Be sure to use the previous years figures if you are an existing business. If you are a start up, it is smart to analyze similar type companies in your industry and use the published research to establish realistic estimated Expenses.

Adjust Expense Projections based on:

Change in Economic Conditions

Ratio of Expenses to Sales Level Change

Production Methods Improvements and Efficiencies

Reasonable salary levels

Materials to produce your goods

Labor to produce your products

Establish a Cost of Goods and liken it to the industry average for accuracy.

Figure in expenses which vary directly with changes in Volume.

Step 4: Estimated Profit

Estimated / Projected Sales Income minus Expected Expenses

Step 5: Compare your Estimated Profit with your Profit Goal (step 1)

If there is a wide discrepancy between estimated profits and your profit goal, continue with the subsequent steps.

Step 6: Determine Alternatives to Improve Profits

Change Planned Sales Income:

Increase Sales Promotion

Improve Product Quality

Improve Access to Product’s Availability

Alternative Product Uses

Analyze Unit Pricing Strategy to determine Best Pricing Policy for your defined Target Markets

Better Service

More Product dependableness

More Integrity in your Sales Process

Better Updating / Upgrading Strategy

Better After-Market Sales Strategy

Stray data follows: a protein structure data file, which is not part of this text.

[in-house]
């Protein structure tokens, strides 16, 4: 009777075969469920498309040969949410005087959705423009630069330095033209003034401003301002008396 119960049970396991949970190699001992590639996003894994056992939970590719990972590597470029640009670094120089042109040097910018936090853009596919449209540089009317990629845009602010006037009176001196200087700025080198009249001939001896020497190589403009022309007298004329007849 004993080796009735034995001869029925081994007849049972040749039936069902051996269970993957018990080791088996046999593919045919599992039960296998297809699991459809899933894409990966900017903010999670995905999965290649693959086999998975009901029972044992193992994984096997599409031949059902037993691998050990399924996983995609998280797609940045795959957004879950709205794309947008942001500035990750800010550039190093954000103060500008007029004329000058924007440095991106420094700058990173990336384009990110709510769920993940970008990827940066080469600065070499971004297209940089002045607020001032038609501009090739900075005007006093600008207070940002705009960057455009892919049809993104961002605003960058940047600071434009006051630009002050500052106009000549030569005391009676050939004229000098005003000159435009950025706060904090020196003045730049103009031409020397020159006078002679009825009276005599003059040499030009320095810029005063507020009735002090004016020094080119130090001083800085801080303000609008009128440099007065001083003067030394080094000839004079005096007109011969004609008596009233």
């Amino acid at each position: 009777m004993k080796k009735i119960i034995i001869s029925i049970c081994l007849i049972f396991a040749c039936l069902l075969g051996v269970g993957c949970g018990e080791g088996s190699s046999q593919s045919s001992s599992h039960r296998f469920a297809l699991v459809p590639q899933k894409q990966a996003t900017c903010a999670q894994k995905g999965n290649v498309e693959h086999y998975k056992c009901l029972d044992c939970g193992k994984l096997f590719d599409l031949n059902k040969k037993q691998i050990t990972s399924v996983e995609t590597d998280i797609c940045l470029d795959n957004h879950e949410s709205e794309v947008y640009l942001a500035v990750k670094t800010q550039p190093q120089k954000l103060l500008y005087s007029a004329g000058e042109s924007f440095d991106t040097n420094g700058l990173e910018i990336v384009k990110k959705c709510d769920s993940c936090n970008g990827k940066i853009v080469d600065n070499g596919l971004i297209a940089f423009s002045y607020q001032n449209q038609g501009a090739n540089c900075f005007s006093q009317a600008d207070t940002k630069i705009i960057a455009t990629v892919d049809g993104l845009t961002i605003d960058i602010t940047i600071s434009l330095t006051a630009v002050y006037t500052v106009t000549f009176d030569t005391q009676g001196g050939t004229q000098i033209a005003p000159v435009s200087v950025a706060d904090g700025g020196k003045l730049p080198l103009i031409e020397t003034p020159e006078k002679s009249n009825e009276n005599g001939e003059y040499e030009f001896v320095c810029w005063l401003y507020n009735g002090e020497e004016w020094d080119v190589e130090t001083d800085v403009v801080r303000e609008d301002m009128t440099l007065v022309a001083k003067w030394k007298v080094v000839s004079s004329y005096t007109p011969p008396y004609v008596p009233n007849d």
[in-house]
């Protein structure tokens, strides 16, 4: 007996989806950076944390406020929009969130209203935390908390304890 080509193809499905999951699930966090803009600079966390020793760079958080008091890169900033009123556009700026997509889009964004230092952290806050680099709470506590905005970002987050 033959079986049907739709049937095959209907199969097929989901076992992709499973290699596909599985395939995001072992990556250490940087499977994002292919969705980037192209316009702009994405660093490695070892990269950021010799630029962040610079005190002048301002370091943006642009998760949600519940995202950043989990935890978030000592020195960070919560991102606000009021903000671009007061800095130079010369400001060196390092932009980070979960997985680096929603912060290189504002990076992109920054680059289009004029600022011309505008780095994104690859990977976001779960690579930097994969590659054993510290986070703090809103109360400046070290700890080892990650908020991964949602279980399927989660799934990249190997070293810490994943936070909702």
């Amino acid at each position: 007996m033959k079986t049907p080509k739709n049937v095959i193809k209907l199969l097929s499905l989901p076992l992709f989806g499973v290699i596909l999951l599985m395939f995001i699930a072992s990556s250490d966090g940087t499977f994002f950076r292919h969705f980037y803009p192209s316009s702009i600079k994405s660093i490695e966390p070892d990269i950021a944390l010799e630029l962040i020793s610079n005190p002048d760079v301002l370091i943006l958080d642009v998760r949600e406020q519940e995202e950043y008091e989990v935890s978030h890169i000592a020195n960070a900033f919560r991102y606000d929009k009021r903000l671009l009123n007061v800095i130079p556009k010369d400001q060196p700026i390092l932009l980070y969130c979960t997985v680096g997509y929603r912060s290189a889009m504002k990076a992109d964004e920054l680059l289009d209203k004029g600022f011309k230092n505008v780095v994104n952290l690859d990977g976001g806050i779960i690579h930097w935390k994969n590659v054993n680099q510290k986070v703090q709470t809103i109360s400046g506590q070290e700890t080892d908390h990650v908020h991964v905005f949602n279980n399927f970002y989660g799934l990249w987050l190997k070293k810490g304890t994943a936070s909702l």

Decrease Planned Expenses:

Better Control Systems for Product Development

Minimize Losses

Increased Productivity of People & Machines

Product Re-Design, Re-Branding, Re-Packaging

Product Improvements

Cost diminution Analysis and the resulting integrated strategy

Better Budgeting Control Mechanisms

Reduce Unit Costs:

Add other products in the mix to offset costs

Using idle capacity and assets innovatively

Make certain parts internally if more efficient than purchasing from Vendors

Kaizen Costing: Advance Cost Targets in all aspects of Product Design, Development and Production. Each Company Department and Cost Center sets specific Cost Reduction Plans for each quarter.

Subcontract Certain Work and Outsource

Step 7: Determine how Expenses vary with Sales Volume Changes

Experiment with Expense levels in selling fewer or more units with the information obtained in Step 3, understanding the relationship of Fixed and Variable Expenses to find the optimal mix of Products and the Unit Sales of those Products.


Analyze Limited changes in Sales Volume as High Sales Volumes are costly and expend a lot of effort and Low Sales Volumes results in extra costs due to idle capacity, lack of volume discounts, underutilized highly trained and expensive labor force, and so on.

Changing conditions: Economic shifts, Inflation, Deflation, Customer Shifts, Competitive Products, Market Shifts and other Factors causing changes in Unit Costs.

Step 8: Understand how Profits vary with Sales Volume Changes

Use different Sales Volumes to determine the resulting Break Even Point and the Profitability Vector.

Step 9: Analyze Profit Alternatives

Using the information generated in Steps 6, 7 and 8 consider profit increasing alternatives, such as:

Sales Price Changes

Change Advertising / Promotion Strategy

Reduce Variable Costs

Increase / Decrease Quality of Products

Find the right mix of Products

Eliminate Low-Margin Products

Bundle High Margin Spare Parts with New Equipment

Step 10: Finalize the Strategic Plan and Implement

Measure the Strategic Plan’s implementation over time to keep track of your Company’s resulting Pre-Tax Return on Equity and Pre-Tax Profit Margin.

Implement Tax Savings Strategies to retain more Earnings for future Opportunities and Expansion.